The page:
Practical Philosophy Seminar: Alejandra Mancilla, "Effective disoccupation"

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Alejandra Mancilla, Professor of Philosophy, Department of Philosophy, Classics, History of Art and Ideas, University of Oslo

Photo: Oda Davanger/UiO


In international law, the doctrine of effective occupation was developed by imperial and colonial powers to justify their sovereignty over newly annexed territories, and was measured by two criteria: animus occupandi, that is, the right will or intention to be sovereign over the territory; and corpus occupandi, that is, the actual exercise of sovereignty to mark presence in the territory. What counted as “actual”, however, was narrowly understood as having a legal and institutional system similar enough to the European, thus allowing for the dispossession and loss of control of the native inhabitants over the lands that the European colonized.

The morally outrageous implications of this narrow concept of sovereignty for the subjected peoples were denounced with increasing force especially since the second half of the twentieth century, giving way to a process of global decolonization that raised the number of states from around 90 in the 1950s to 195 today, and counting. However, the morally outrageous implications of this narrow concept of sovereignty for the nonhuman, natural world remain intact. Today, both the ex-colonial powers and the newly independent states enjoy Permanent Sovereignty over Natural Resources, which has allowed not only the use, but the overuse and abuse of the nonhuman, natural world. The consequences are staring us in our face, the most obvious being climate change and the biodiversity crisis.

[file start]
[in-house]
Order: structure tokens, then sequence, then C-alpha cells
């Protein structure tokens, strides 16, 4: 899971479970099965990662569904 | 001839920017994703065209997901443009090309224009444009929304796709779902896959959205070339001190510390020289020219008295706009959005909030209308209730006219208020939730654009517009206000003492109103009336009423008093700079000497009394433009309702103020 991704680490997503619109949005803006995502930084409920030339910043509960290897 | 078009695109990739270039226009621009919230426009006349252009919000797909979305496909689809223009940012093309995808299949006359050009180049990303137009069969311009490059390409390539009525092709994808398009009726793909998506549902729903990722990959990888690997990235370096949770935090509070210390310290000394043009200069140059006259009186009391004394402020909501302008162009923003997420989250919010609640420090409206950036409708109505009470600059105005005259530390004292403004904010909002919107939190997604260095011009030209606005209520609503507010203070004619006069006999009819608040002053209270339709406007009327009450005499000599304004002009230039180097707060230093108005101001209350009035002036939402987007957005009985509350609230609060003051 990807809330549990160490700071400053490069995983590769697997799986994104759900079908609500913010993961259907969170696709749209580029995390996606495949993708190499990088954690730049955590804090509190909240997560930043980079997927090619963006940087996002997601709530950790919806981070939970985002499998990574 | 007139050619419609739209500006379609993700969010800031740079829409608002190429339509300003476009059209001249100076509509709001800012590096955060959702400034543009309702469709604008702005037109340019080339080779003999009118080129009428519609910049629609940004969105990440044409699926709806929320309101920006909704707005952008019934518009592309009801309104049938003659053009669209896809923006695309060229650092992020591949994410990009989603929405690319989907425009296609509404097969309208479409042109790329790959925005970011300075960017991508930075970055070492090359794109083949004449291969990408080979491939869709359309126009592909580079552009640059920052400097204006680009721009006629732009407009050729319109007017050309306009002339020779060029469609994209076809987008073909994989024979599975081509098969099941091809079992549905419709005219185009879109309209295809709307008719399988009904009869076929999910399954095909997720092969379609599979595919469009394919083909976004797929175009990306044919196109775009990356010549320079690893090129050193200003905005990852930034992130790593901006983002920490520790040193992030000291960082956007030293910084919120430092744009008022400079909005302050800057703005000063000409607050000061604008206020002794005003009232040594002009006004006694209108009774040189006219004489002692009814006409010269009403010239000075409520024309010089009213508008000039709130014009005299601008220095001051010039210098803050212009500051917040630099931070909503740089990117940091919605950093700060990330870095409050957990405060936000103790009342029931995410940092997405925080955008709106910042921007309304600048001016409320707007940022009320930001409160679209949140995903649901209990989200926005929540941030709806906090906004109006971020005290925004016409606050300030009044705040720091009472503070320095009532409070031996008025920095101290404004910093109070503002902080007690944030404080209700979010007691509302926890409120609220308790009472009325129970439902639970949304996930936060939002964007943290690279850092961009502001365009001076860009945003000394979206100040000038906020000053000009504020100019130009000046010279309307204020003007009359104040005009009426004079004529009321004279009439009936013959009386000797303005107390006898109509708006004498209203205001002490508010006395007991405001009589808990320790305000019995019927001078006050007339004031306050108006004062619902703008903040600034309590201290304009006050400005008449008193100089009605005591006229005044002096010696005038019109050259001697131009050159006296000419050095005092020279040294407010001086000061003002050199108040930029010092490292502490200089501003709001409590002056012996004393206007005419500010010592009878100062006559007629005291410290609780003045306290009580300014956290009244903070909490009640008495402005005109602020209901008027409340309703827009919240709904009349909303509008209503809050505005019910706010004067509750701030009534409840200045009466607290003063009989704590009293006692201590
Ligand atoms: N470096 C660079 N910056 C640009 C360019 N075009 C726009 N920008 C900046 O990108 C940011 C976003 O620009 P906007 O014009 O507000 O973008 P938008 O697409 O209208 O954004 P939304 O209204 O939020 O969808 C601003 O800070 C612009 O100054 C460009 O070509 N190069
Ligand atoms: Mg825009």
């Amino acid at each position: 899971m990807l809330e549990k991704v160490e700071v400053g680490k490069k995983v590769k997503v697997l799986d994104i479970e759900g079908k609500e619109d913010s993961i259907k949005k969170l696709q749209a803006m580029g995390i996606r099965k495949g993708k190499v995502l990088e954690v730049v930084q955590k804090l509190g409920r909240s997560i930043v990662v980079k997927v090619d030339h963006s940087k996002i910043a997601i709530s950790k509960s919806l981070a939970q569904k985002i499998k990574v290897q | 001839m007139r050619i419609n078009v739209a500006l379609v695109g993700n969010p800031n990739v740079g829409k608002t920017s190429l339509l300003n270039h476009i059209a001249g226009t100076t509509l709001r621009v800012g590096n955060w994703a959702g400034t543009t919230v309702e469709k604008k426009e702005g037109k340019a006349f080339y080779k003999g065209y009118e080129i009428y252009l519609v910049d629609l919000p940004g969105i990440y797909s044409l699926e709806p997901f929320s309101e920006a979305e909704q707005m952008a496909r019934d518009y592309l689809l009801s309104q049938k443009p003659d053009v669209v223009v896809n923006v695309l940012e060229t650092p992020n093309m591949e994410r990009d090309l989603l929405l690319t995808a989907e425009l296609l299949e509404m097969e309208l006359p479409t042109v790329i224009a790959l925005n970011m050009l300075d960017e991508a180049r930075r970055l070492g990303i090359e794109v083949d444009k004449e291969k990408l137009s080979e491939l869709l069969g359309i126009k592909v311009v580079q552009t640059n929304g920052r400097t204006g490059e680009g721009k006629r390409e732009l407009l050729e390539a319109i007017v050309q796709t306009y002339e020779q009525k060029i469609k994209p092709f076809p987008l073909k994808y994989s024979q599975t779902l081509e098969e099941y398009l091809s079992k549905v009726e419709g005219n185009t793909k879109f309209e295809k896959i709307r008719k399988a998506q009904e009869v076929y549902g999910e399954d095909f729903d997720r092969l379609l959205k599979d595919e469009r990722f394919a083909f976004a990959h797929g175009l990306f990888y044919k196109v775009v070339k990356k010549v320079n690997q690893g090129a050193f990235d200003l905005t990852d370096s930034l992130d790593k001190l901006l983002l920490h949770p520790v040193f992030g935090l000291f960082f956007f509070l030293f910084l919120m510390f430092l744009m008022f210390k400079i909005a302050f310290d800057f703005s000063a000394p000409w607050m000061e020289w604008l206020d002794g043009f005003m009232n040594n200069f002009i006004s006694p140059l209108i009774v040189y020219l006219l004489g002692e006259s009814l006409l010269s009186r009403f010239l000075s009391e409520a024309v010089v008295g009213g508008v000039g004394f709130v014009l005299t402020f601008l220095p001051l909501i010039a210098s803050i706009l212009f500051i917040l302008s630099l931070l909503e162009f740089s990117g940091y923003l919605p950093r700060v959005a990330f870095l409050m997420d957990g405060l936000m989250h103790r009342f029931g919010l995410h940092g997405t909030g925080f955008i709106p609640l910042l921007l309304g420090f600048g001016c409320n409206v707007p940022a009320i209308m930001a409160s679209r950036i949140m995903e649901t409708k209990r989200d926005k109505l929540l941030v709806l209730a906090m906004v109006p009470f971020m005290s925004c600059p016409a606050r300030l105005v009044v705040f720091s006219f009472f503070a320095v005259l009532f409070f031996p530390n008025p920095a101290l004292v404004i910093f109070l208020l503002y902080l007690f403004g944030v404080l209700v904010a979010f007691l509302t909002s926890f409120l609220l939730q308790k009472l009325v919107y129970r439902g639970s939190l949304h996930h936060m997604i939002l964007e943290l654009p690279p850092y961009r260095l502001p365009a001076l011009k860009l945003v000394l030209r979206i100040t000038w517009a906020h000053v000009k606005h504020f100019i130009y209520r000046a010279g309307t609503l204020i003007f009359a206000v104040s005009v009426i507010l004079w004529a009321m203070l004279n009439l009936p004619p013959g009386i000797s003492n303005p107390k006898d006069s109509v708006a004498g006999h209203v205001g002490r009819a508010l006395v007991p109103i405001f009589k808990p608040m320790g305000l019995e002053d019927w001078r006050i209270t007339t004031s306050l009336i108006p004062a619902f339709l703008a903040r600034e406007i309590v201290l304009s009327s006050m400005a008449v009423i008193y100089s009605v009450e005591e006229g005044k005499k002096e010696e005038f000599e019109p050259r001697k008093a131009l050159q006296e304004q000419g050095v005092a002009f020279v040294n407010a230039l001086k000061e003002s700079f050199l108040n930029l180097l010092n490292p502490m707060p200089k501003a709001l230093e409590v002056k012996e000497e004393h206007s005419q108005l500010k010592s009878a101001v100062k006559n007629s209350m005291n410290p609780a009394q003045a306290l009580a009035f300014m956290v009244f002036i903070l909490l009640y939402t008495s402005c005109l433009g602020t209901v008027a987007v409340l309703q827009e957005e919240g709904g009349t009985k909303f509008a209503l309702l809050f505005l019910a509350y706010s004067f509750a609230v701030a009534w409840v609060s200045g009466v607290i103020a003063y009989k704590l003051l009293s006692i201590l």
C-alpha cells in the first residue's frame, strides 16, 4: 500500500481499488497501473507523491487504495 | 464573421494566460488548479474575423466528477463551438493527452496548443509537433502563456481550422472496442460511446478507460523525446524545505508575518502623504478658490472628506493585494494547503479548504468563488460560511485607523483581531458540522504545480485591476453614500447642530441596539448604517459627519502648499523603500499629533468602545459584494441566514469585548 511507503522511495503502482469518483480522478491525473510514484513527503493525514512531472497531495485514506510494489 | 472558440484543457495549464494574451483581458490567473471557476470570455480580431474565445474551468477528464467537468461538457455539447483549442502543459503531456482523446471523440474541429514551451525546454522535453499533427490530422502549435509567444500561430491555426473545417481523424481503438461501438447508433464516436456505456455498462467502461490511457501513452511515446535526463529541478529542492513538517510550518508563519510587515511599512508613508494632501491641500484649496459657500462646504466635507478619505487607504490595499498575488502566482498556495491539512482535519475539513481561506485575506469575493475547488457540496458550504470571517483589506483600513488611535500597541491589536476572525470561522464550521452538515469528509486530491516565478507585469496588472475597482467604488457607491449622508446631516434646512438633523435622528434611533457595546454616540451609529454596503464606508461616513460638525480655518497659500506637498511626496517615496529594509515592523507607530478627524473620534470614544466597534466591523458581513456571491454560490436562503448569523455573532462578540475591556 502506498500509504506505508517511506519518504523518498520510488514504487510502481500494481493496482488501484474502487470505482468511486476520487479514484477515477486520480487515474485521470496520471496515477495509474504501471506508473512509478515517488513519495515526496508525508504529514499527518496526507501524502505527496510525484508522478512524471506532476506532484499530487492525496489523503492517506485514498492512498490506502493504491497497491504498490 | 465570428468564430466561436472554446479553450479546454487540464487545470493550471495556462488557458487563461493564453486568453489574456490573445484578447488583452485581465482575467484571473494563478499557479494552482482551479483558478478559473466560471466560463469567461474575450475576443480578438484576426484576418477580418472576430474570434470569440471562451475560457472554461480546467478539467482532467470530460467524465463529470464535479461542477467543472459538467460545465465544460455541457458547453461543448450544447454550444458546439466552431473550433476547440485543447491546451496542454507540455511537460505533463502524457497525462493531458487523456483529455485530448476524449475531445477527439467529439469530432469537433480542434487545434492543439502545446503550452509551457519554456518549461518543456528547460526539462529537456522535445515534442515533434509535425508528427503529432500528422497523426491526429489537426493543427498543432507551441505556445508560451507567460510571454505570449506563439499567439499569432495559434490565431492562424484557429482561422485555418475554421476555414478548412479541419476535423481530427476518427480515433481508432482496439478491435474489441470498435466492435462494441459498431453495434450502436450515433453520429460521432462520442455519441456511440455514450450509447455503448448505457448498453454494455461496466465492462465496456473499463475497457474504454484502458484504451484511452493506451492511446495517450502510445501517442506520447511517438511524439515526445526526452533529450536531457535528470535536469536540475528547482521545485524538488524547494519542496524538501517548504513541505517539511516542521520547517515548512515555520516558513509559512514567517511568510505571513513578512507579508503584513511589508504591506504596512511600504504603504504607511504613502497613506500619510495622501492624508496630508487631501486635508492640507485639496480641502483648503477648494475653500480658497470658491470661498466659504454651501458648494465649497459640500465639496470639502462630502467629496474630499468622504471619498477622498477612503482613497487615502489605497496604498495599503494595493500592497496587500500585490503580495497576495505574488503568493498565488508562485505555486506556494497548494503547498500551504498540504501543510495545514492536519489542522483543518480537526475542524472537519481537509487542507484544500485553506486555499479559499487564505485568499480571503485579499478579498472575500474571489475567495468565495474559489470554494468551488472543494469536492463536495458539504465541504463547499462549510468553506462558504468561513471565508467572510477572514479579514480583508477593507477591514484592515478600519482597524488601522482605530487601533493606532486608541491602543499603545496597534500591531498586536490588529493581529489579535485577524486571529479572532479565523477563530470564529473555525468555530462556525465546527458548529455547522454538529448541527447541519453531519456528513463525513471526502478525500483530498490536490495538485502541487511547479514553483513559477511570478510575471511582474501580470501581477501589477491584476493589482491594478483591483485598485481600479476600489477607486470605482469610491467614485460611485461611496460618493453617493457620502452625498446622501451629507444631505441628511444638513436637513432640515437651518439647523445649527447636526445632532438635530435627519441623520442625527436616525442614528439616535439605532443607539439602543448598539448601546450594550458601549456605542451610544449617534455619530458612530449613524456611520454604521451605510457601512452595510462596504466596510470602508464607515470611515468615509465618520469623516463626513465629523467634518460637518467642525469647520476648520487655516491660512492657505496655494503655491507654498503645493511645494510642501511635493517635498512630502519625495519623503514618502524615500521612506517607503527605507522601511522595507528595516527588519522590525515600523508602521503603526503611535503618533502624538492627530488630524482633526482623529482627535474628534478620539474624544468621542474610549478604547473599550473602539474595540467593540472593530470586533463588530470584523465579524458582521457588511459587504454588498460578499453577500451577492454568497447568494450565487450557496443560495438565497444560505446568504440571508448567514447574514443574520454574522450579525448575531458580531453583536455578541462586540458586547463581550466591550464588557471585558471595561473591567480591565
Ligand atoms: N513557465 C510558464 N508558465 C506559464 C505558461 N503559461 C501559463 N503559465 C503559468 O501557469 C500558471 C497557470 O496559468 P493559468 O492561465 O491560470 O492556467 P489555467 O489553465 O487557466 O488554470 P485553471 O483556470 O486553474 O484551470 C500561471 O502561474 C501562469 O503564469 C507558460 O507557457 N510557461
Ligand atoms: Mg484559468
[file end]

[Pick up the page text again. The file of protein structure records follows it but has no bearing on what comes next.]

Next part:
In this article, I propose a transition from effective occupation to effective disoccupation when it comes to the nonhuman, natural world—not only on the grounds that we must, but also on the grounds that we should. To enact effective disoccupation, states must show animus disoccupandi, that is, the right will or intention to give up Permanent Sovereignty over Natural Resources and to replace it with Permanent Trusteeship. To this must be added the corpus disoccupandi, to wit, the concrete, actual exercise of trusteeship over the territory.

Published Apr. 26, 2021 12:52 PM - Last modified June 28, 2022 1:07 PM